On June 4, 1939 Leonard Brandt Cole, age twenty, married Blanche Ellen Miller, the twenty-two-year-old divorced daughter of Mr. & Mrs. Samuel Martin. The newlyweds moved to 6229 84th Street in Flushing, Queens, NY.

In 1940 the U.S. Census recorded Leonard Cole, age twenty-one, as a "commercial artist," who lived with his widowed and retired grandfather, Charles J. Cohen, age seventy-five, at 300 West 106th Street.

In 1942 L. B. Cole painted book covers for Phoenix Press, an erotic publishing company affiliated with Harry Donenfeld and Paul Sampliner. Another artist who worked for this company at that time was Charles L. McCann.

In 1943 L. B. Cole began to work for Louis Goodman Ferstadt (1901-1954), an older artist with a long career in newspapers. The Ferstadt Art Studio, at 45 Astor Place, supplied artwork for comic books produced by Ace Publications, such as Super-Mystery Comics, Lightning Comics, and Four Favorites. The owners of that company were Warren A. Angel and A. A. Wyn.

During WWII Leonard Brandt Cole could not pass the physical exam for service in the military. As more experienced artists were drafted, the publishing industry struggled to fill the void, and L. B. Cole became increasingly productive.

In 1944 L. B. Cole joined the staff of Continental Magazines at 220 West 42nd Street, which produced Suspense Comics and Terrific Comics. The business was owned by Frank Z. Temerson. Other staff members included Chris Schaare, Charles Quinlan, and Rae Herman.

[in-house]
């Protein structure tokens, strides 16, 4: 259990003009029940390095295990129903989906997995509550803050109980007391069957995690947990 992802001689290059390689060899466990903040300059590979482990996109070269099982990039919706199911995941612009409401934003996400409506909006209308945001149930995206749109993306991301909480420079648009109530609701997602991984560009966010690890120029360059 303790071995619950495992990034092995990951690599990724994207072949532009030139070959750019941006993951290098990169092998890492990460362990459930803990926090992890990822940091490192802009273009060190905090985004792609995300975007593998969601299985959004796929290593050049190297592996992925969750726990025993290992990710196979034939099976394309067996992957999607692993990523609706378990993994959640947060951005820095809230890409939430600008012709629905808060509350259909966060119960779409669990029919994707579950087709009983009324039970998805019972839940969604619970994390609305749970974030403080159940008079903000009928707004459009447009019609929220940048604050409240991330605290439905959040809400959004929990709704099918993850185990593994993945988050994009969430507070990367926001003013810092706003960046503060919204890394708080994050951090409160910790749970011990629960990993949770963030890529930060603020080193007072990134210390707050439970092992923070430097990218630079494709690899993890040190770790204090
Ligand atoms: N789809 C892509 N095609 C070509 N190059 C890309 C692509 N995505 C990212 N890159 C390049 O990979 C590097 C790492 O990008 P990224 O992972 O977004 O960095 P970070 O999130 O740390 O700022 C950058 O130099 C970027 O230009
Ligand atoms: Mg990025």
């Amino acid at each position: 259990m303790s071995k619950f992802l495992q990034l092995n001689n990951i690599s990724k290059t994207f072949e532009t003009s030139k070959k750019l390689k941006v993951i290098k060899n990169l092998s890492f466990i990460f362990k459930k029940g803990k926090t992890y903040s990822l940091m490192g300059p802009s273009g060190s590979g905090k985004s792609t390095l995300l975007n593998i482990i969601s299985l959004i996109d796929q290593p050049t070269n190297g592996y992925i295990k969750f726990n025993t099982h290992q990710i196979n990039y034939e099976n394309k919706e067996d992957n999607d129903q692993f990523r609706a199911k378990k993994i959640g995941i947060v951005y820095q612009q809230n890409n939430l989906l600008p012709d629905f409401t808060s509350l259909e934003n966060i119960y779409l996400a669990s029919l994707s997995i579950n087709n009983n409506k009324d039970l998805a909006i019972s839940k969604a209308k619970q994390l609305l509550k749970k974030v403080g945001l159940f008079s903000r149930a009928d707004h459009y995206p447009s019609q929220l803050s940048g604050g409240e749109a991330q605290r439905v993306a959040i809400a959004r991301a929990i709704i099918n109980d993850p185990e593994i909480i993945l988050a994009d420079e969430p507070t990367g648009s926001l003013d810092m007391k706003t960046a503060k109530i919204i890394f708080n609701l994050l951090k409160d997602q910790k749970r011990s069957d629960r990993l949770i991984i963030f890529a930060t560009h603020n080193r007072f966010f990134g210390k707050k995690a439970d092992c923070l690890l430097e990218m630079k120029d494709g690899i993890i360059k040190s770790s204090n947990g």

On April 24, 1945 the artist's grandfather, Charles J. Cohen, died at the age of eighty-one.

On December 1, 1946 L. B. Cole and his wife, Blanche Helen (Miller) Cole, had a daughter, Jean Ellen Cole.

In 1949 L. B. Cole bought from Novelty Press the right to use the characters that appeared in Blue Bolt Comics, after which he founded Star Publications to continue production.

During the 1950s L. B. Cole painted covers for digests and paperback novels. His work was published by Superior Publications, which was owned by Robert W. Farrell.

By 1954 the publishing industry of pulps and comic books was rocked by political scandal, self-censorship, and diminishing sales, which resulted from the growing popularity of television. As the industry shrank, many artists and publishers looked for new sources of income.

In 1955 L. B. Cole stopped production of Star Publications.

In 1959 and 1960 L. B. Cole contributed to Classics Illustrated Junior.

In 1962 L. B. Cole became an art editor at Dell Publications.

In 1966 L. B. Cole was the art editor of a short-lived sporting magazine, World Rod & Gun, which was produced by Ace Publications as a knockoff of a more successful magazine, American Rod & Gun, from Fiction House Publications.

In his final years L. B. Cole enjoyed rediscovery by comic book fans, who celebrated his life's work with honors, tributes, and awards.

In 1990 L. B. Cole contributed illustrations to a fanzine of 3-D Exotic Beauties.

L. B. Cole died at the age of seventy-seven in Flushing, Queens, NY, on December 5, 1995.

                             © David Saunders 2017